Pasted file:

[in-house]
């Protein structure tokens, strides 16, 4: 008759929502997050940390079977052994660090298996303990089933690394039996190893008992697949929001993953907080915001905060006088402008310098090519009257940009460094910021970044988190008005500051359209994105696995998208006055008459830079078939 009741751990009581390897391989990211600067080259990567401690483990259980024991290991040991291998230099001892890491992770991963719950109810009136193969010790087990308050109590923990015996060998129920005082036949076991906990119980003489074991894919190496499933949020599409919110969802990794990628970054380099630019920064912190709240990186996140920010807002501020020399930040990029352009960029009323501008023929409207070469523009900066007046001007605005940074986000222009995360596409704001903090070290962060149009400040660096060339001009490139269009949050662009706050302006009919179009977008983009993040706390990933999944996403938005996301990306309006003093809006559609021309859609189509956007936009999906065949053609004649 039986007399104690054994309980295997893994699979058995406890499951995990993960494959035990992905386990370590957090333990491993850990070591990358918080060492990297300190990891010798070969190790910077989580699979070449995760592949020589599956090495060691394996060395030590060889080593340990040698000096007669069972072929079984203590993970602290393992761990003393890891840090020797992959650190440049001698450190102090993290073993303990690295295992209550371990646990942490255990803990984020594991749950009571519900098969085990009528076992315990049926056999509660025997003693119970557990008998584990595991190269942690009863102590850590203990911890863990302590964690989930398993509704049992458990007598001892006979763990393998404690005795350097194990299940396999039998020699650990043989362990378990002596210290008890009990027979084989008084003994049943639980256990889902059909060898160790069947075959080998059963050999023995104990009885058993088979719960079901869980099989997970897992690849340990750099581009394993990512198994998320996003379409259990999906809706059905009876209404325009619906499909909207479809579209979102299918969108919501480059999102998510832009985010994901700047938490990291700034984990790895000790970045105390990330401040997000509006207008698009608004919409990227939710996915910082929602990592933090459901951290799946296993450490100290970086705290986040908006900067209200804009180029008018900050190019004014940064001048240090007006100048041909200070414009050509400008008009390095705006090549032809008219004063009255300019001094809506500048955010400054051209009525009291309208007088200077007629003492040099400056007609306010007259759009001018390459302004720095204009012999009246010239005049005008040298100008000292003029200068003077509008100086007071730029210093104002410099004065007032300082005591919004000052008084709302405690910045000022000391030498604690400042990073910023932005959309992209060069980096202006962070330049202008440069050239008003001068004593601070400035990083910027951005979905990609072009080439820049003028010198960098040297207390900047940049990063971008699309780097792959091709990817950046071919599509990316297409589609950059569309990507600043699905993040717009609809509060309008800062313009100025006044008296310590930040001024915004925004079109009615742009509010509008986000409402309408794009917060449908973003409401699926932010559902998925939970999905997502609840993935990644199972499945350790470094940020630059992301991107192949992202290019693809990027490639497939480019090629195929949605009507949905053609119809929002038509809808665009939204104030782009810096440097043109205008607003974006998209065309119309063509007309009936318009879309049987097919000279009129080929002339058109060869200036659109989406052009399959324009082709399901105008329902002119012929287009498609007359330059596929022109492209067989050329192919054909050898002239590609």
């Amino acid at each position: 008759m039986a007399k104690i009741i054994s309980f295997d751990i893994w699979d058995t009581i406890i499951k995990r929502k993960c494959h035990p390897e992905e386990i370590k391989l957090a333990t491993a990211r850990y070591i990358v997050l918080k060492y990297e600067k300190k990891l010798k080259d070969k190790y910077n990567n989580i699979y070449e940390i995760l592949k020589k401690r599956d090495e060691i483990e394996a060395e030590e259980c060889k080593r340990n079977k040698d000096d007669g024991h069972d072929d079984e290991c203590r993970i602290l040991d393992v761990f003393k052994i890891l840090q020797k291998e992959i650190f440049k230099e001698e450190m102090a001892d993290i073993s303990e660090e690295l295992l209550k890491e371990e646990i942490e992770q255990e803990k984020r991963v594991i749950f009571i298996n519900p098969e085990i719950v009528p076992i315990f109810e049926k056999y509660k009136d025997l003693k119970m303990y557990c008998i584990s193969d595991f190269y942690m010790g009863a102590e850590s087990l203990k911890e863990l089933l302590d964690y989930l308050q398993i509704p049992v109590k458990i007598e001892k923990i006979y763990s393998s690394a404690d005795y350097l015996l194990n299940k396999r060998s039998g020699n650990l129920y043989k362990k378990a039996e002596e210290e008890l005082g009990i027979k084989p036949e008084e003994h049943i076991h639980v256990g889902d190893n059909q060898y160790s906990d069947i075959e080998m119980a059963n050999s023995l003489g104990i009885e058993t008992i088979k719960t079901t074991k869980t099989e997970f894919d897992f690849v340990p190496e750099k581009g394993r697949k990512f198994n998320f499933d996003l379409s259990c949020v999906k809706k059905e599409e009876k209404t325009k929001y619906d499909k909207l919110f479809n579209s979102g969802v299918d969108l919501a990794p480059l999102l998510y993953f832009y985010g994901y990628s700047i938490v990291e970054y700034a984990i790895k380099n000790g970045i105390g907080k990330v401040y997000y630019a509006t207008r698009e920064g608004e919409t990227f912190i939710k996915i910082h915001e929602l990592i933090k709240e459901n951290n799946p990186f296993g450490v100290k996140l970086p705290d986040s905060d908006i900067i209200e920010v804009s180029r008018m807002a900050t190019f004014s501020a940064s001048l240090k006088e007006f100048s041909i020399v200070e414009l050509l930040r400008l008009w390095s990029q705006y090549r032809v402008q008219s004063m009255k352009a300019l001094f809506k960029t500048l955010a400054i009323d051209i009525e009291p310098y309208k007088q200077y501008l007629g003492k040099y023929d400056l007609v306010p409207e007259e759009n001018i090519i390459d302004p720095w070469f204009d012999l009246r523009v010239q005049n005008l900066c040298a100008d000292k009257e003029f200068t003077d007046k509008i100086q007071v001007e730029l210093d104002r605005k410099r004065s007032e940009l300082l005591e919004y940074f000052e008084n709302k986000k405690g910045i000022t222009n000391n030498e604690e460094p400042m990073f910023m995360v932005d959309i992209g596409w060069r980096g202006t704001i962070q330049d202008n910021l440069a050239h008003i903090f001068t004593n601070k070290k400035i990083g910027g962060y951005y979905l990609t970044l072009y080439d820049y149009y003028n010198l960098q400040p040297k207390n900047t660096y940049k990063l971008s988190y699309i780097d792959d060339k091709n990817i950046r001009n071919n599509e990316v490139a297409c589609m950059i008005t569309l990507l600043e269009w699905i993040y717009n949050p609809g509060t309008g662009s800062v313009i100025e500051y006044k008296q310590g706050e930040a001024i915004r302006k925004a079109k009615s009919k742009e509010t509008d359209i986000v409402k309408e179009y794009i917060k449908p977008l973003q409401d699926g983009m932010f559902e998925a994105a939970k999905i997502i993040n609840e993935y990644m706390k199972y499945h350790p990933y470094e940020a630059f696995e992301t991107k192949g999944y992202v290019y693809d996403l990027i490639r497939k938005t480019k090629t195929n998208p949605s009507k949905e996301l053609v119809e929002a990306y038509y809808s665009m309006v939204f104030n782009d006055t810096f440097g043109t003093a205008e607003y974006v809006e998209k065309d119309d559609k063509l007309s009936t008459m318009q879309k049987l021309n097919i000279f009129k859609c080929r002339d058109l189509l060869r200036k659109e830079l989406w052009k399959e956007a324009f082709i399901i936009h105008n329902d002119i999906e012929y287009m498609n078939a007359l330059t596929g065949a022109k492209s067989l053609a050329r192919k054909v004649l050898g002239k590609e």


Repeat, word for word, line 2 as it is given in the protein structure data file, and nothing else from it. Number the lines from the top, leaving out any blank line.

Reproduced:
């Protein structure tokens, strides 16, 4: 008759929502997050940390079977052994660090298996303990089933690394039996190893008992697949929001993953907080915001905060006088402008310098090519009257940009460094910021970044988190008005500051359209994105696995998208006055008459830079078939 009741751990009581390897391989990211600067080259990567401690483990259980024991290991040991291998230099001892890491992770991963719950109810009136193969010790087990308050109590923990015996060998129920005082036949076991906990119980003489074991894919190496499933949020599409919110969802990794990628970054380099630019920064912190709240990186996140920010807002501020020399930040990029352009960029009323501008023929409207070469523009900066007046001007605005940074986000222009995360596409704001903090070290962060149009400040660096060339001009490139269009949050662009706050302006009919179009977008983009993040706390990933999944996403938005996301990306309006003093809006559609021309859609189509956007936009999906065949053609004649 039986007399104690054994309980295997893994699979058995406890499951995990993960494959035990992905386990370590957090333990491993850990070591990358918080060492990297300190990891010798070969190790910077989580699979070449995760592949020589599956090495060691394996060395030590060889080593340990040698000096007669069972072929079984203590993970602290393992761990003393890891840090020797992959650190440049001698450190102090993290073993303990690295295992209550371990646990942490255990803990984020594991749950009571519900098969085990009528076992315990049926056999509660025997003693119970557990008998584990595991190269942690009863102590850590203990911890863990302590964690989930398993509704049992458990007598001892006979763990393998404690005795350097194990299940396999039998020699650990043989362990378990002596210290008890009990027979084989008084003994049943639980256990889902059909060898160790069947075959080998059963050999023995104990009885058993088979719960079901869980099989997970897992690849340990750099581009394993990512198994998320996003379409259990999906809706059905009876209404325009619906499909909207479809579209979102299918969108919501480059999102998510832009985010994901700047938490990291700034984990790895000790970045105390990330401040997000509006207008698009608004919409990227939710996915910082929602990592933090459901951290799946296993450490100290970086705290986040908006900067209200804009180029008018900050190019004014940064001048240090007006100048041909200070414009050509400008008009390095705006090549032809008219004063009255300019001094809506500048955010400054051209009525009291309208007088200077007629003492040099400056007609306010007259759009001018390459302004720095204009012999009246010239005049005008040298100008000292003029200068003077509008100086007071730029210093104002410099004065007032300082005591919004000052008084709302405690910045000022000391030498604690400042990073910023932005959309992209060069980096202006962070330049202008440069050239008003001068004593601070400035990083910027951005979905990609072009080439820049003028010198960098040297207390900047940049990063971008699309780097792959091709990817950046071919599509990316297409589609950059569309990507600043699905993040717009609809509060309008800062313009100025006044008296310590930040001024915004925004079109009615742009509010509008986000409402309408794009917060449908973003409401699926932010559902998925939970999905997502609840993935990644199972499945350790470094940020630059992301991107192949992202290019693809990027490639497939480019090629195929949605009507949905053609119809929002038509809808665009939204104030782009810096440097043109205008607003974006998209065309119309063509007309009936318009879309049987097919000279009129080929002339058109060869200036659109989406052009399959324009082709399901105008329902002119012929287009498609007359330059596929022109492209067989050329192919054909050898002239590609």